8. Sorry to hear this Jessica, but you’re a extraordinarily strong woman and I’m sure you’ll be able to overcome this. Sending good thoughts your way from Ohio.

  9. Sorry to hear that Jessica! You’ll be in my prayers! I guess to echo the people above, you should try to focus on more positive (i.e. people getting over hypothyroidism) than all the negatives about it. Or even better contact those people and see how they fought and won against it. :-)

    Be blessed!

  10. good luck.. definitely difficult. oddly i know a couple other women who were diagnosed with thyroid issues recently.. as you say.. i wonder why!

    i hope you find someone(medical professional, other person in the same predicament, books, net) to answer some questions and give you some solid ground to stand on, maybe some options for how to take care of yourself.

    it seems to me there is a hopeful side, that if you were feeling “off” for quite a while this may get you back some of your previous self? i hope your experience with the hormone settles down as your body gets used to it.

  11. Jessica,
    I just read this and had to type you a note. Things will get better! I went through very similar symptoms for years & I thought I was going crazy. Finally in 2007 my doctor did a blood test and bingo hypothyroidism. I was started on 50mcg of Synthroid , it took some time for me to adjust and get to feeling better. I had no idea how thyroid problems could throw your whole body outta wack. Good Luck to you and I hope you get to feeling better soon!

    Best Regards,

  12. “I haven’t been with it lately (a very very very long time) and normal stresses that everyone else seems to be able to cope with I am not able to.”

    I can honestly say that you’ve fooled me once again! I’ve always admired your calm professionalism during situations where I would’ve likely freaked out, but now I most admire your semblance of calm instead.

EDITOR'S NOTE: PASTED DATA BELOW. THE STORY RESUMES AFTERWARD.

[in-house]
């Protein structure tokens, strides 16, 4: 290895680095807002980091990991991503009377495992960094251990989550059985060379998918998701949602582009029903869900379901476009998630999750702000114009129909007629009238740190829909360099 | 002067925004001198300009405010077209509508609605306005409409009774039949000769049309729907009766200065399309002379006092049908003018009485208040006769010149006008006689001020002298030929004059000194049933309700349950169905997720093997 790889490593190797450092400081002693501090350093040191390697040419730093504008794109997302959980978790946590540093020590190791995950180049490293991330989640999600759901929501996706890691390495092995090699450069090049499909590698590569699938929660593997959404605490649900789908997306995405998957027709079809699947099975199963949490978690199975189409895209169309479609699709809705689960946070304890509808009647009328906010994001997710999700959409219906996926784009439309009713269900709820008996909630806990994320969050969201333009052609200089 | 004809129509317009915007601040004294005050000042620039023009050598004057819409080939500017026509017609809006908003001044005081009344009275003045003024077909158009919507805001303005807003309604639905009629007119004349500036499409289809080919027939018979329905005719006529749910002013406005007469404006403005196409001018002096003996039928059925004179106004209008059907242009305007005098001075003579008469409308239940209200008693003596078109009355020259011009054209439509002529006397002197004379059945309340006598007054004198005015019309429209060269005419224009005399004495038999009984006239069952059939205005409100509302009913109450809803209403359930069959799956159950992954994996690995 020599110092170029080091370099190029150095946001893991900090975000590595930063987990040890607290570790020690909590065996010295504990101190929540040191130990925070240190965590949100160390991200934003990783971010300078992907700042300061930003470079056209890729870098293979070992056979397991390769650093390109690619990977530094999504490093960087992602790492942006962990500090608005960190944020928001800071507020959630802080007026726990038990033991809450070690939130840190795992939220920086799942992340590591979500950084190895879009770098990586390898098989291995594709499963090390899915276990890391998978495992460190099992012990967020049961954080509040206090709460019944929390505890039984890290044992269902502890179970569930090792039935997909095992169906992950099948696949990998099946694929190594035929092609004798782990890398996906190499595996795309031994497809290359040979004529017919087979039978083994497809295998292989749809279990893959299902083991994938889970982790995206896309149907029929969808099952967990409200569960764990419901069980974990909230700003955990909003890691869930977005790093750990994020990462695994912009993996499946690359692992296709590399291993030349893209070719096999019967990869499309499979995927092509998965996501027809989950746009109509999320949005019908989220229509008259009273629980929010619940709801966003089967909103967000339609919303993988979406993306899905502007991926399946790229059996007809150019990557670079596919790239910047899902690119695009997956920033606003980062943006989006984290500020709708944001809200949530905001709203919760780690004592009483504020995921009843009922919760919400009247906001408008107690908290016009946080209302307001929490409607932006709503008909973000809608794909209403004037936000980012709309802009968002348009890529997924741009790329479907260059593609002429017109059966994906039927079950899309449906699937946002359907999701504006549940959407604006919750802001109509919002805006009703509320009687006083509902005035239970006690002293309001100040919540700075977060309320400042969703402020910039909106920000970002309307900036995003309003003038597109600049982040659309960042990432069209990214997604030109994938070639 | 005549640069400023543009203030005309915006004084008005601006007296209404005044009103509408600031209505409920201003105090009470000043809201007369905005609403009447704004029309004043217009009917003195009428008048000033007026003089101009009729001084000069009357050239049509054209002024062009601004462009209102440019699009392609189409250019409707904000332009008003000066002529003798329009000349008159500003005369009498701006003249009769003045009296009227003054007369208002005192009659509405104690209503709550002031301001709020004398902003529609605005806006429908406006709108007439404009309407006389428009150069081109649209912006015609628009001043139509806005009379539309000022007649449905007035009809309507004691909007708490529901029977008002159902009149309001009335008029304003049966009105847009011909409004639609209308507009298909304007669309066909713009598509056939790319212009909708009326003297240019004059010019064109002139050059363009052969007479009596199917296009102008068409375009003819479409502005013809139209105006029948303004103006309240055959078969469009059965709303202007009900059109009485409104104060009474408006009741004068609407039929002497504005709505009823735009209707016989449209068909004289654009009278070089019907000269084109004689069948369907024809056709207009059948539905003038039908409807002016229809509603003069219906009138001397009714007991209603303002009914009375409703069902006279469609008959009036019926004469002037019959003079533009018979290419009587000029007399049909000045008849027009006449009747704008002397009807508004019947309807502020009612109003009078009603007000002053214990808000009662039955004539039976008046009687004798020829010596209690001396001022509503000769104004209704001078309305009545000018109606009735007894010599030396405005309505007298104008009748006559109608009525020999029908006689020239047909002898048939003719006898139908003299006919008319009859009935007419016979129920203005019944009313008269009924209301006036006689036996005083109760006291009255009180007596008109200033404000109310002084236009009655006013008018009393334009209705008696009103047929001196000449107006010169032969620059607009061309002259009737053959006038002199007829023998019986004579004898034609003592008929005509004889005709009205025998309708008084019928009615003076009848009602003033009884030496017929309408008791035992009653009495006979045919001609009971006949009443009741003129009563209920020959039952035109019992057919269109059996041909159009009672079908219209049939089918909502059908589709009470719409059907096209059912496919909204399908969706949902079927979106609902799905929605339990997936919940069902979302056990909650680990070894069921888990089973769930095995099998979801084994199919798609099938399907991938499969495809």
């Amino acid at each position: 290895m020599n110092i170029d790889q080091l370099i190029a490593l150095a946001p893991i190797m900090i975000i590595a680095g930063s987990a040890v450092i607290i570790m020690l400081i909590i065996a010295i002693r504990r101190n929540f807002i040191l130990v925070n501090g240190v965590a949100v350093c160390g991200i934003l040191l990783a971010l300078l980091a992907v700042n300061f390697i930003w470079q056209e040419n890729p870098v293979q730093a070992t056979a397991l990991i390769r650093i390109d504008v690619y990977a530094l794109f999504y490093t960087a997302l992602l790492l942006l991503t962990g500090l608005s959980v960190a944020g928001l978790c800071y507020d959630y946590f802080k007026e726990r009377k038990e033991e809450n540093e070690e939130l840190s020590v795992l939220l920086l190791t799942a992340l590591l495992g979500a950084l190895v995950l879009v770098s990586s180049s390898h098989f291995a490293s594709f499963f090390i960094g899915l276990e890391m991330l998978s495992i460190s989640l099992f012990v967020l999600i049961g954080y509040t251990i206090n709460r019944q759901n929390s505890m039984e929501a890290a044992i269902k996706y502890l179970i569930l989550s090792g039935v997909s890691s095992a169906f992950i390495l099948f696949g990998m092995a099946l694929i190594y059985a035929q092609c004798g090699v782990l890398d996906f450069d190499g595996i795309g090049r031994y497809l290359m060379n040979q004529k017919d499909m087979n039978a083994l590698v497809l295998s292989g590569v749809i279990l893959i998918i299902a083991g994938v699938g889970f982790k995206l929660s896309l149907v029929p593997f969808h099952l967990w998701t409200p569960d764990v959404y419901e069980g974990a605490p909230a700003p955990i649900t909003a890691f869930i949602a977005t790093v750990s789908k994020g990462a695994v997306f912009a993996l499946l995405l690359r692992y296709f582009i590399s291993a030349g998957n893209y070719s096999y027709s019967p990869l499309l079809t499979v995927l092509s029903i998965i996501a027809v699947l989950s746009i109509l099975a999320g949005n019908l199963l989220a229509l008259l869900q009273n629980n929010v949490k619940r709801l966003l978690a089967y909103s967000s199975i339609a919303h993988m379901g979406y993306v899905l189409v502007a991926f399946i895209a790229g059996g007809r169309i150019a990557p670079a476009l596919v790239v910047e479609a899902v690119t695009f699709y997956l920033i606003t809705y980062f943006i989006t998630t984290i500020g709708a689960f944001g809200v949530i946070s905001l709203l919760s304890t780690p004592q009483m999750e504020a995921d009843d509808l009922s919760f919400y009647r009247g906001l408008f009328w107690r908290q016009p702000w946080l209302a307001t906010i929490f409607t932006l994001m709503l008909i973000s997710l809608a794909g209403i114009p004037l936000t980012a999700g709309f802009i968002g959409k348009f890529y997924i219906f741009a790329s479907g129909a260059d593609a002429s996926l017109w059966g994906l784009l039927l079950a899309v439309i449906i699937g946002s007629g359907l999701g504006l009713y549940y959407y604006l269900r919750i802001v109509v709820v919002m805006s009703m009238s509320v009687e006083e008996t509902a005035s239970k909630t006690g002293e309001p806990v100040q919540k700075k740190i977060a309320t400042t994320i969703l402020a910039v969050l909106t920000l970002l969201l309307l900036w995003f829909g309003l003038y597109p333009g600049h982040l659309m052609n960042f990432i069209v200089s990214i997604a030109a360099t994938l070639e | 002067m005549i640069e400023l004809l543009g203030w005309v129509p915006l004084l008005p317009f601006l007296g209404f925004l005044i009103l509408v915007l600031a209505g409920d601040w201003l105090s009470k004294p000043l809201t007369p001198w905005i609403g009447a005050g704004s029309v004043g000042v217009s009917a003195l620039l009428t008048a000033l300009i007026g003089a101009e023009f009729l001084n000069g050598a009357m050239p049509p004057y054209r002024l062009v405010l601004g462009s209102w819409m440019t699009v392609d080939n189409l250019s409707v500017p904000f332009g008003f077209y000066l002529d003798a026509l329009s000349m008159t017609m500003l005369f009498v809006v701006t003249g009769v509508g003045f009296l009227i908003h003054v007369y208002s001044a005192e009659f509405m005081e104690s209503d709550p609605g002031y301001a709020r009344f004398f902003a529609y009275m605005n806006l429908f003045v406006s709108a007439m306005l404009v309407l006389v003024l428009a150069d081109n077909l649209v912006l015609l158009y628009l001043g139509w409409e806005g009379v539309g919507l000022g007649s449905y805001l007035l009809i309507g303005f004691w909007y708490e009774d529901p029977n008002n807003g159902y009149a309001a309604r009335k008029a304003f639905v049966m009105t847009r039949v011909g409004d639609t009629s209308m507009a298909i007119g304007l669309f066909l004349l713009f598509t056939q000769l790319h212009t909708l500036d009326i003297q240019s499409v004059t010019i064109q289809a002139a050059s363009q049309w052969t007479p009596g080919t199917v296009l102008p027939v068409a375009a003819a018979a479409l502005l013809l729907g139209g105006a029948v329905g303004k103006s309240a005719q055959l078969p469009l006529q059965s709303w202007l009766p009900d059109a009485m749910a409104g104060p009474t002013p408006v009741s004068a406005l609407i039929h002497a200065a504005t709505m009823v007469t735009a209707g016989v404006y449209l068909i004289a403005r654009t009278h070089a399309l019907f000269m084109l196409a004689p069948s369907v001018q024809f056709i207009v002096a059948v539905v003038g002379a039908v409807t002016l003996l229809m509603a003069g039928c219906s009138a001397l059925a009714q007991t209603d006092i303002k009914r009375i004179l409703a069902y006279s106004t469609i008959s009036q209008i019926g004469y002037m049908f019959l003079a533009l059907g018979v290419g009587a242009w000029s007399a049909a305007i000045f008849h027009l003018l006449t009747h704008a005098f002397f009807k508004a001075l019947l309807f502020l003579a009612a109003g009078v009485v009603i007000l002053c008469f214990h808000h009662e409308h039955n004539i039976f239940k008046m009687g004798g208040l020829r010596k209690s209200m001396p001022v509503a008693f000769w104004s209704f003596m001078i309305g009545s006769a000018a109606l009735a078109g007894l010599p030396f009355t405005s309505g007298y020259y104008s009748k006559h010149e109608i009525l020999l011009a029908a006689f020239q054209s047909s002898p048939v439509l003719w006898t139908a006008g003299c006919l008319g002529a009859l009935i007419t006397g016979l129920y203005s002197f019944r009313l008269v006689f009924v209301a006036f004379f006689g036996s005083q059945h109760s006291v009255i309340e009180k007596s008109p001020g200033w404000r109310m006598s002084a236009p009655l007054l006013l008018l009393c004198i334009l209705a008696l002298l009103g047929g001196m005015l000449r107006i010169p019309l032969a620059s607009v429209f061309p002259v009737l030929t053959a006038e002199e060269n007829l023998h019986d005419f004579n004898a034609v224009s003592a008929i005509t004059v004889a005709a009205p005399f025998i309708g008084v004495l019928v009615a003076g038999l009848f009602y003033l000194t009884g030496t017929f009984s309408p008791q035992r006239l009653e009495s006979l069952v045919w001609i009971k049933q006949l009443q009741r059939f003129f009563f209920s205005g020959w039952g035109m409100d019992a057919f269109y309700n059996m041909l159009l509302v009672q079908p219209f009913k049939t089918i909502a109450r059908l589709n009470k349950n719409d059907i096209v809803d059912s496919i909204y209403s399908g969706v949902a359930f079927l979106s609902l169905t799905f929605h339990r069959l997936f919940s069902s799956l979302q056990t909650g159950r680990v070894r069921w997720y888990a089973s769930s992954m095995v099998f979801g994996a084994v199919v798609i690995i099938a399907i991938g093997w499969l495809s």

That’s why I don’t ask for blood tests or visit doctors very often… but I can understand in your case, nearly fainting onto the floor isn’t something to be brushed aside.

    Most importantly, as Stacy mentioned, stop reading all those horrific articles on the internet. I’ve developed a bit of my mom’s hypochondriacal personality in recent times, and can testify that “too much info” is a very baaaad thing.

    Be informed, keep communication open with your doctor(s) … easier said than done! Which is why I detest going. But don’t assume the worst will happen.
    Sometimes a positive attitude is all that is needed to shift the balance in your favor… because sour people make their own poison.

    Keep sharing! ((hugs))

  13. This was a wonderful read. My first time here. Yesterday my doctor told me my TSH level was 12.7. Today I got another blood test done to confirm that the problem is with the thyroid itself. I havent told anyone and I dont plan to. Ive been crying since yesterday in my room. I am 23 years old and this the first time I have been diagnosed with something. I am horrified and feel like my future plans have come crashing down. Nonetheless I am happy to stumble upon your post because now I know there is someone else coping with it and how it is like. Ive had chronic stress my whole life. As you wrote that you dont seem to handle stress better than other. I wonder if its making hypothyroidism worse by stressing out so much.

    I hope our conditions improve for the best and we can live our normal lives like we planned to. Thank you so much for sharing your experience. It really made me feel better.

    God bless :)

  14. Thank you for every other magnificent article. The place else
    may just anybody get that type of info in such a perfect way of writing?
    I’ve a presentation subsequent week, and I am on the look for such info.

  15. It has been a year since you have written this amazing essay. I was diagnosed with hypothyroidism at seven months, My mother and sister also are affected although their diagnosis were later in life. We all struggle to maintain our levels and I know that is a challenge for many with this disorder. Thank you for sharing your story. Nope, not crazy!
    I can’t wait to read more of your blog and see how your journey has been.

  16. Thanks for writing this.I’ve been trying to get pregnant for five years and now I find out I have a problem with my thyroid. I’m waiting until my appointment next week to see what medication they put me on.unfortunately looks like we are going to have to put a halt in our baby making plans since getting pregnant before my levels are stable could cause miscarriage or birth defects.since finding out I have been an emotional wreck.